Christopher Nolan

I was saddened to learn today of the death of the Irish writer Christopher Nolan.   As a result of cerebral palsy, Nolan was a nonverbal quadiplegic, but someone figured out that he understood what was going on around him and equipped him with a writing device enabling him to express himself.  He wrote a novel, at the age of twenty one, tapping at a typewriter with a stick attached to his head.  Someone had to hold his head while he did the tapping.  That novel, Under the Eye of the Clock, won the Whitbread Prize.  It’s filled with the kind of inadvertent poetry that brain injury can bring about, and it also provides a rare glimpse into the mind of one who is severely disabled.

The main character, Joseph Meehan, represents Nolan.   After learning that his book will be published, Meehan writes:

“Fossilized for so long now, he was going to speak to anyone interested enough to listen.  As was customary, far into the future he bent his mind, what will erstwhile readers think, he wondered, of my boyhood ephiphany.

“Feeling happy beyond words, he listened to his teachers all afternoon.  They veiled their private worlds by choice, but his private world was so private that demon despair dallied always at his door.  Now he cackled to himself, for now he shared the same world as everyone else; he could choose how much to tell and draftily decide how much to hold back. His voice would be his written word.”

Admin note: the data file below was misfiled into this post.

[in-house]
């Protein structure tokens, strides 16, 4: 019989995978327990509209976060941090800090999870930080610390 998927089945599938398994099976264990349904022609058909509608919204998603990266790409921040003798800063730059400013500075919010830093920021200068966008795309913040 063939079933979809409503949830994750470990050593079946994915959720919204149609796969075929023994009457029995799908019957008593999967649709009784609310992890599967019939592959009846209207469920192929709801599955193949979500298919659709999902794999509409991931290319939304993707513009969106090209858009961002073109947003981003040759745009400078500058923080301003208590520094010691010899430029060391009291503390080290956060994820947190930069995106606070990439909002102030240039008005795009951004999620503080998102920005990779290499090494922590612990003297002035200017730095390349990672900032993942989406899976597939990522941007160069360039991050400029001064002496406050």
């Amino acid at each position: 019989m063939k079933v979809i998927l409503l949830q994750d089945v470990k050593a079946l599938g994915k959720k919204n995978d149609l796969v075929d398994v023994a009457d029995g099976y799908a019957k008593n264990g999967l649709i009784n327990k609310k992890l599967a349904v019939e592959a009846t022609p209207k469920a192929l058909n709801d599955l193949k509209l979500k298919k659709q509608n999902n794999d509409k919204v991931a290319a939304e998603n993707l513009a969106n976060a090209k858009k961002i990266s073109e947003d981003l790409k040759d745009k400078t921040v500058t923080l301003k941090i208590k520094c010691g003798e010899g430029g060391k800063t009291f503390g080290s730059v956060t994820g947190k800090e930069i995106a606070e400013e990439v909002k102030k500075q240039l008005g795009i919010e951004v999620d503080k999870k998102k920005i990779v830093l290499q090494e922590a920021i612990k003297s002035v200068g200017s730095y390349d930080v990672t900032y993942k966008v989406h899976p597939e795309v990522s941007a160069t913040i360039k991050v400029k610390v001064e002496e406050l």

Amen to that.


2 thoughts on “Christopher Nolan

  1. I’m sorry to hear that. I was very moved and impressed by his book.

    Speaking of Cerebral Palsy, do you have any comments on the new obstetric compensation system in Japan? There was a big article in the Daily Yomiuri on it yesterday.

    Bit of a segue here — is it really that much cheaper to do laundry at night? Do washing machines use much electricity?

    And no, there is no justice — inky shirts will ONLY be visible on days when such viewing will cause the maximum amount of embarrassment to the mother.

    I so hate the uniforms here and each year bring it up to the homeroom teacher. This year I thought I might be getting somewhere (my chief beef at the moment is the shorts — who in the world would want to wear shorts in winter??) — but – of course – today’s ‘renraku’ from the teacher is a nice ‘thanks for the suggestion but – no.’ Needless to say, if your son didn’t have to wear the prescribed t-shirt, he would have been able to wear a clean one from the drawer.

  2. Umm, I’ll get back to you on the obstetric compensation system. I get the Japan Times and I didn’t see anything about it in there.

    As for electricity, if your household runs solely on electrictricity, it’s 40% cheaper between 11PM and 5AM. I think that washing machines are one of the biggest energy users. At any rate, our bills are much lower when I wash clothes at night.

    And your note about uniforms reminds me of the half-dozen complaints I have for my son’s annual school questionnnaire. I want to write “There is absolutely no scientific evidence that wearing shorts in winter strengthens a child’s constitution.” I’m sure that they’ll ignore my comments.

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